The No. 8 storm signal has been issued, as Severe Tropical Storm Ma-on came near Hong Kong. It was the second T8 signal this year.

The Hong Kong Observatory hoisted the alert at 7:25 p.m. on Wednesday, as Ma-on was centred around 310 kilometres southeast of Hong Kong. “This means that winds with mean speeds of 63 kilometres per hour or more are expected,” the Observatory said.

Photo: Hong Kong Observatory.

Ma-on was expected to be closest to Hong Kong on Thursday morning, when it would skirt within 200 metres of the city, “posing a considerable threat to the territory,” according to the Observatory. The T8 signal will remain in force until at least 6 a.m. on Thursday.

Squally showers and thunderstorms were forecast, while residents were urged to stay away from the shoreline.

A very hot weather warning was in place for much of Wednesday, with temperatures reaching highs of around 33 degrees Celsius before winds picked up. Gusts reaching 101 kilometres per hour were recorded before 6.30 p.m. at Green Island off the Kennedy Town shoreline.

The strong wind signal no. 3 was issued at 12:40 p.m. on Wednesday.

Risk of flooding

In a press briefing on Wednesday late afternoon, the Observatory said the storm surge coincided with an astronomical tide, which increased the risk of flooding in some areas.

“Under the influence of storm surge and the astronomical high tide, a high water level of about 1 metre above the normal tide height is expected at Quarry Bay between 5 a.m. and 9 a.m. tomorrow. The high water level may cause flooding in low-lying and coastal areas,” Acting Senior Scientific Officer Or Ming-keung said.

Authorities also warned of potential serious flooding and tidal backflow in low-lying areas in Tai O, as the sea level there may rise to 3 metres above normal level or more at around 6 a.m. tomorrow. An emergency co-ordination centre at the Tai O Rural Committee Office was activated.

Transportation

Bus companies, including NWFB and Citybus, and KMB and LWB, announced on Wednesday evening that most services would be suspended from 10 p.m., and that all overnight services would stop running.

Before the T8 was issued, the MTR said it would increase the frequency of its services to meet passenger demand.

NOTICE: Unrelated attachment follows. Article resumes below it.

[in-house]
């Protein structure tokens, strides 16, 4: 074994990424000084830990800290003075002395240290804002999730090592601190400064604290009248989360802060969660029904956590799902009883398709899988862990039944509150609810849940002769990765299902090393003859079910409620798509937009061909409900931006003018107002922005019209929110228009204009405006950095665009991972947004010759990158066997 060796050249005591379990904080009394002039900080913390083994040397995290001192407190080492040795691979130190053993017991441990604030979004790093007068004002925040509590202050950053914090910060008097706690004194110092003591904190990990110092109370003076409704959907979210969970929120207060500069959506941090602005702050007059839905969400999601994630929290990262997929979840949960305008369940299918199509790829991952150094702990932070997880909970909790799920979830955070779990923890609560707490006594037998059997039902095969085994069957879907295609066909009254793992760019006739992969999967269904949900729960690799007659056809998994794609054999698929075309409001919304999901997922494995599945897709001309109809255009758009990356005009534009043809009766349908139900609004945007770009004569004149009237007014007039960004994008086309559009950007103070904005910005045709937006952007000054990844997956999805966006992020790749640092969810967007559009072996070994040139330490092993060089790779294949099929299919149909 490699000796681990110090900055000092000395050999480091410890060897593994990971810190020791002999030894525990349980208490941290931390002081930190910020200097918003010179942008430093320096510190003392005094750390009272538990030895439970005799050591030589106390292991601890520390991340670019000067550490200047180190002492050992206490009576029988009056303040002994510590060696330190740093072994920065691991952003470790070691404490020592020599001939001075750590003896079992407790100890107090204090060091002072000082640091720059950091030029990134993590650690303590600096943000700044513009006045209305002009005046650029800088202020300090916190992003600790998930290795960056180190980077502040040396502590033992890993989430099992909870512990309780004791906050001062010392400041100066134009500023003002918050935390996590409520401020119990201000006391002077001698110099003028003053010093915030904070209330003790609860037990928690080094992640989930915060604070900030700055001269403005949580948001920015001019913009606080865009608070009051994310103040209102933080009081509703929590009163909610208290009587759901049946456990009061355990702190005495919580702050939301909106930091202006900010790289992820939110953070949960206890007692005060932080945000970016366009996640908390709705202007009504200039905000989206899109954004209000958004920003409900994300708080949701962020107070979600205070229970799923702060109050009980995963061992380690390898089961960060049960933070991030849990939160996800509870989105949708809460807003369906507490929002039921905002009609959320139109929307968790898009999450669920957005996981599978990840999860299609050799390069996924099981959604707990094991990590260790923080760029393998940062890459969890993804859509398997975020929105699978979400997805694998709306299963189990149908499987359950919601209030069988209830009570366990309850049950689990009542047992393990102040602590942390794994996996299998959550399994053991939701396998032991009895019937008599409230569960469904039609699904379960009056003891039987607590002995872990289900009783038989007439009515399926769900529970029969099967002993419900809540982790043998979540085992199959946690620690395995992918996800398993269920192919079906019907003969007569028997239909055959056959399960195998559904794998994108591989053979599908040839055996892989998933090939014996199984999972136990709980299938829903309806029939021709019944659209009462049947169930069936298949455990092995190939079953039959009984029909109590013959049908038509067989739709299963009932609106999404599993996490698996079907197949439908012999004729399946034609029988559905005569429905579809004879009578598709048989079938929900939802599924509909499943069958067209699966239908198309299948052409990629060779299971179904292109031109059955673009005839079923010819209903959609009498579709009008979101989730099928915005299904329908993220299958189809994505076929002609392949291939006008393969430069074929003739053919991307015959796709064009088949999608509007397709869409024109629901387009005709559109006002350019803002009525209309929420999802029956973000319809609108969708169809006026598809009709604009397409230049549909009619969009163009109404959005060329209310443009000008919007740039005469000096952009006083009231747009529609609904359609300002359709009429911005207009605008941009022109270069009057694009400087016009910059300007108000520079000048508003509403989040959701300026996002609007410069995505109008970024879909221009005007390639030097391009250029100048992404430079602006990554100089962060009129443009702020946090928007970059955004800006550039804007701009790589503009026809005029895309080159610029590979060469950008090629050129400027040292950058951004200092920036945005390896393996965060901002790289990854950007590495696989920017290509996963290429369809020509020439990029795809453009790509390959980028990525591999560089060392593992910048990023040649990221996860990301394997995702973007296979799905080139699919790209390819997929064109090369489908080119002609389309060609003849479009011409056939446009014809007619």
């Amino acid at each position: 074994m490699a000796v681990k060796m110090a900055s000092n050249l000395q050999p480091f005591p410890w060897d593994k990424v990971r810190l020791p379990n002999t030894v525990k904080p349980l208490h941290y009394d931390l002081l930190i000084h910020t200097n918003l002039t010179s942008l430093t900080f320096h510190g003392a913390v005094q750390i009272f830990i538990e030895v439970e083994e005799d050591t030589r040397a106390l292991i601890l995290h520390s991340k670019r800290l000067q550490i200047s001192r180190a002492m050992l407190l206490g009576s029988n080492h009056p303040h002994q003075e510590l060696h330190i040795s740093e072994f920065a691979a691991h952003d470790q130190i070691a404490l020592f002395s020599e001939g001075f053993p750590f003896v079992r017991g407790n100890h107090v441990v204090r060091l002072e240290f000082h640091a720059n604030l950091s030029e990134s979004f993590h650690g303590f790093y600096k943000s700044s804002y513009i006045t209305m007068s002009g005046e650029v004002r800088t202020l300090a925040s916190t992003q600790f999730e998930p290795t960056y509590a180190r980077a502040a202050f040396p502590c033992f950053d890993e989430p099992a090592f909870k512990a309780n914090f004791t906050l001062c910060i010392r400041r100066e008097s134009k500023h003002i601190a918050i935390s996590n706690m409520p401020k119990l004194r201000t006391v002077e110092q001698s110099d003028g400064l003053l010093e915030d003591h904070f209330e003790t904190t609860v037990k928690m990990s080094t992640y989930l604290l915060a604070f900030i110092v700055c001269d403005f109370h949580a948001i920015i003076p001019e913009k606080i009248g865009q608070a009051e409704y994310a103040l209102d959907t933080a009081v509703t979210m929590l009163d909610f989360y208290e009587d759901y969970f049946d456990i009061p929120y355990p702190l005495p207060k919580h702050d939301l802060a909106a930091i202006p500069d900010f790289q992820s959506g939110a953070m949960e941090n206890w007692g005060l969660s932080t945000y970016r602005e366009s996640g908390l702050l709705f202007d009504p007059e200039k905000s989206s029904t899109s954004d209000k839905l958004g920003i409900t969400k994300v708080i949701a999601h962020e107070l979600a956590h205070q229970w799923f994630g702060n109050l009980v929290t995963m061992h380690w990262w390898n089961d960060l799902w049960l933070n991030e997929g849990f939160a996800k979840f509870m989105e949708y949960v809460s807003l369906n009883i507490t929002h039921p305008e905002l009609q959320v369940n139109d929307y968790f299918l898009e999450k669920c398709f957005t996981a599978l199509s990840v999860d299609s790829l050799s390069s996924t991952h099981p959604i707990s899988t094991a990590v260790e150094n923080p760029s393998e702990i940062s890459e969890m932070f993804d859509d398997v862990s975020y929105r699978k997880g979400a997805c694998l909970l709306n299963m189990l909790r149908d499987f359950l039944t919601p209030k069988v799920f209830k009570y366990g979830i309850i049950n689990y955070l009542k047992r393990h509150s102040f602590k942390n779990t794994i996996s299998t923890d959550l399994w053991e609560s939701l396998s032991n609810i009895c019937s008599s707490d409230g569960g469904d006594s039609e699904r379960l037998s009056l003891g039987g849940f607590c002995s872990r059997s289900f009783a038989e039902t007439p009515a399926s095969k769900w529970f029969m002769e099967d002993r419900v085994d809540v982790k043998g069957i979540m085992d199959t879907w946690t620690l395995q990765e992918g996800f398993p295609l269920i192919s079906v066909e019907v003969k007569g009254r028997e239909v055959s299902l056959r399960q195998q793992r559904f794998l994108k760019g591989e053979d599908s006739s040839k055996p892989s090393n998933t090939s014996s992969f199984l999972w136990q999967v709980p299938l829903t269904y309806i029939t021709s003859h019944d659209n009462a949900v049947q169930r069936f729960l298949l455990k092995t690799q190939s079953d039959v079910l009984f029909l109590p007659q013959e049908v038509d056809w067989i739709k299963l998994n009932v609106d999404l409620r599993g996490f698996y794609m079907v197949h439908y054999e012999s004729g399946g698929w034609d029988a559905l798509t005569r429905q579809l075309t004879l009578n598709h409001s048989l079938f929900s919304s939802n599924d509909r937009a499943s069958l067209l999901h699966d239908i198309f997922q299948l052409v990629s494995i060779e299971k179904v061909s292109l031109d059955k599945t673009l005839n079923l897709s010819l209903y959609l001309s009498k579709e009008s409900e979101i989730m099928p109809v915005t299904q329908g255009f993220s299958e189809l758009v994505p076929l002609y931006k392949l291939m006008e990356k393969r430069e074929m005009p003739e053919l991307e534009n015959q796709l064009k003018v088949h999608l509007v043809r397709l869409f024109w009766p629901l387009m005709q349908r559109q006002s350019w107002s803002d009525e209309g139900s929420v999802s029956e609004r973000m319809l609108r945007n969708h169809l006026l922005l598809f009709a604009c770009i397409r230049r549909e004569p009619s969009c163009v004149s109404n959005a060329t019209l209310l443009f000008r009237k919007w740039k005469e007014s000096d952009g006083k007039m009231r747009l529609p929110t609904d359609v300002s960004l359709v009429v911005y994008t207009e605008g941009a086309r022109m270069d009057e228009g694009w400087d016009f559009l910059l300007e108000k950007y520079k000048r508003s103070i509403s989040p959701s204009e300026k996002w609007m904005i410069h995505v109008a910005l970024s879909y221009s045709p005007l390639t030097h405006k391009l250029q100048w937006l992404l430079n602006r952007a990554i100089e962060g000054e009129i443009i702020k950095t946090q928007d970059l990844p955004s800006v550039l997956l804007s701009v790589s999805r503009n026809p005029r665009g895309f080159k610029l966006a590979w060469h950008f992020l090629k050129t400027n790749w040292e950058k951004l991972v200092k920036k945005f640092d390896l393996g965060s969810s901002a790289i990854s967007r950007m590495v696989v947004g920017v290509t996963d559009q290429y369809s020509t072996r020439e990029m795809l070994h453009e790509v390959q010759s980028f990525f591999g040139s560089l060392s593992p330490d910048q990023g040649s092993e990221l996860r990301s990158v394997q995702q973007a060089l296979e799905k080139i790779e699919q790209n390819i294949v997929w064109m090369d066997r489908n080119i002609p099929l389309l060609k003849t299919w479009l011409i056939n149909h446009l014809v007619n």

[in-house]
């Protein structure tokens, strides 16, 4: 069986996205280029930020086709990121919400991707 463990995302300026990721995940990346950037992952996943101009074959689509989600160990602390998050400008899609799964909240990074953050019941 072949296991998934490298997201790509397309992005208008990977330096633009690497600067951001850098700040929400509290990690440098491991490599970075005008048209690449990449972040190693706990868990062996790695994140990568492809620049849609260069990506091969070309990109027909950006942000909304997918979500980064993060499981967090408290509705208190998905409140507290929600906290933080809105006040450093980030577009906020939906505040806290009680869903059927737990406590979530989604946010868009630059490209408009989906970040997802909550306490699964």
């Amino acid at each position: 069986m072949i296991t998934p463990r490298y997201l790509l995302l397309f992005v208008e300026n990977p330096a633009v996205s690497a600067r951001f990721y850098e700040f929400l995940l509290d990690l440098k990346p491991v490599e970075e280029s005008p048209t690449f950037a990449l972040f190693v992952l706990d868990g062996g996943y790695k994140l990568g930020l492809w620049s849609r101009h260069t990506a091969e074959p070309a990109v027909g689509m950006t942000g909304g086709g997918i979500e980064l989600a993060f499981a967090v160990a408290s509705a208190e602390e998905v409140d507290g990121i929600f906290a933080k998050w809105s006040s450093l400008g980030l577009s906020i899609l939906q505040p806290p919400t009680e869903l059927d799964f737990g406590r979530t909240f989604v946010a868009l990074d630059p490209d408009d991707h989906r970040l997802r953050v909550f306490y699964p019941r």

Ferry companies announced that most services would be suspended soon after the No. 8 signal was raised.

School closures

Classes at kindergartens, schools for children with disabilities were suspended on Wednesday. The announcement came as early as 10:30 a.m., when the standby signal No.1 was in force.

Stanley Main Beach. Photo: GovHK.

The Leisure and Cultural Services Department announced that lifesaving services at Hap Mun Bay beach and Trio beach in Sai Kung District were suspended. Red flags, which warn people against swimming, were hoisted at several beaches, including at Deep Water Bay, Silverstrand, Stanley, Shek O, Repulse Bay, Hung Shing Yeh, Cheung Chau Tung Wan and Pui O.

The Hospital Authority said all general out-patient evening clinics would be closed, but that accident and emergency services remain as normal.

The Social Welfare Department announced that all welfare service units, all child care centres, centres providing after school care programmes, elderly services centres and day rehabilitation units including sheltered workshops, integrated vocational rehabilitation services centres, integrated vocational training centres and day activity centres will be closed.

The Home Affairs Department, meanwhile, activated a round-the-clock hotline for the public to make inquiries regarding the typhoon.

Typhoon Signal 8

When the No. 8 signal is issued, gale or storm force winds are affecting, or expected to affect, Hong Kong.

  • The Hong Kong Observatory will make a special announcement within two hours before the signal is hoisted. Most offices and businesses will then close and people without special reasons for staying out are expected to go home.
  • All school classes and most government services will halt.
  • Ferry services will give notice as to when they will stop running, while most bus routes will halt within two hours after the signal is issued.
  • MTR trains will run normally unless weather conditions worsen.
  • Citizens should return home or stay in a safe place, and avoid low-lying areas likely to be flooded.
  • Temporary shelters will be opened in government buildings for people with no safe refuge.
Photo: Hong Kong Observatory.

Support HKFP  |  Code of Ethics  |  Error/typo?  |  Contact Us  |  Newsletter  | Transparency & Annual Report

Support press freedom & help us surpass 1,000 monthly Patrons: 100% independent, governed by an ethics code & not-for-profit, Hong Kong Free Press is #PressingOn with impartial, award-winning, frontline coverage.

Almond Li

Almond Li is a Hong Kong-based journalist who previously worked for Reuters and Happs TV as a freelancer, and as a reporter at Hong Kong International Business Channel, Citizen News and Commercial Radio Hong Kong. She earned her Masters in Journalism at the University of Southern California. She has an interest in LGBT+, mental health and environmental issues.